On Thursday, a federal court denied an appeal from Donald Trump, ruling that the former president’s executive privilege claims — which he used to justify his refusal to release documents requested by the January 6 select committee — are unwarranted and improper.
The three-judge panel of the U.S. Court of Appeals for the District of Columbia Circuit recognized that former presidents, including Trump, do have the right to make executive privilege claims, a right that presidents often assert so they can have frank discussions with their advisors in private without facing scrutiny later on.
But the court found that Trump’s assertions were meritless, particularly when juxtaposed with the January 6 commission’s need for the documents, and President Joe Biden’s agreement that they are justified in seeking them.
Biden officially rejected Trump’s executive privilege claims in October.
“The executive privilege for presidential communications is a qualified one that Mr. Trump agrees must give way when necessary to protect overriding interests,” said Judge Patricia Millett in the court’s opinion. “The president and the legislative branch have shown a national interest in and pressing need for the prompt disclosure of these documents.”
Executive privilege is a “qualified privilege,” Millett went on, one “that has been waived by Presidents — including by President Trump — when they determined that the overriding interests of the nation warranted it.” Trump’s legal arguments for protecting communications from his final weeks of presidency were not demonstrative of a need to protect the executive branch, now or in the future. As a former president, Trump had to demonstrate that his interests or the interests of future presidents were at risk, which he failed to do.
Notably, the court recognized that the executive and legislative branches of government were in agreement on the matter.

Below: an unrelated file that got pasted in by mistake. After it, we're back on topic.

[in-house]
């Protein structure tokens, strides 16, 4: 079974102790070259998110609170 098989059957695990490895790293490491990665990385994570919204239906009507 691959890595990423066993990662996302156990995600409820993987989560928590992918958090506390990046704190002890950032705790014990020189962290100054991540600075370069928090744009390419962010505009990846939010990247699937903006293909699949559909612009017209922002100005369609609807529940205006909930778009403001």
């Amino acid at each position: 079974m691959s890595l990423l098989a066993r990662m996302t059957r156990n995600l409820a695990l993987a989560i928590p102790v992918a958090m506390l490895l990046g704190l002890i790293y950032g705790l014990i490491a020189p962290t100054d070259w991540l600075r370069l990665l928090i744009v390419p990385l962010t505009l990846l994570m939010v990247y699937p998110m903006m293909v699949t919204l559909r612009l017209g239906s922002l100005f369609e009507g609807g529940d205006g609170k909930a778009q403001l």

“Former President Trump has given this court no legal reason to cast aside President Biden’s assessment of the Executive Branch interests at stake, or to create a separation of powers conflict that the Political Branches have avoided,” the court concluded.
Rep. Bennie Thompson (D-Mississippi), the chair of the January 6 commission, and Liz Cheney (R-Wyoming), the co-chair, praised the ruling by the appellate court.
“We applaud the Court’s decisive ruling, which respects the Select Committee’s interest in obtaining White House records and the President’s judgment in allowing those records to be produced,” they said in a statement.
In a statement released by her office, Speaker of the House Nancy Pelosi also hailed the ruling:
Today, the courts have once again rejected the former president’s campaign to obstruct Congress’s investigation into the Jan. 6 insurrection. No one can be allowed to stand in the way of the truth — particularly not the previous president, who incited the insurrection.
Trump still has a few options in attempting to block the January 6 commission from seeing his records. The former president can appeal the ruling to the entirety of the D.C. District Court, seeking what is called an en banc ruling. He could also appeal directly to the Supreme Court, as he successfully appointed three of its nine members over the course of his presidency.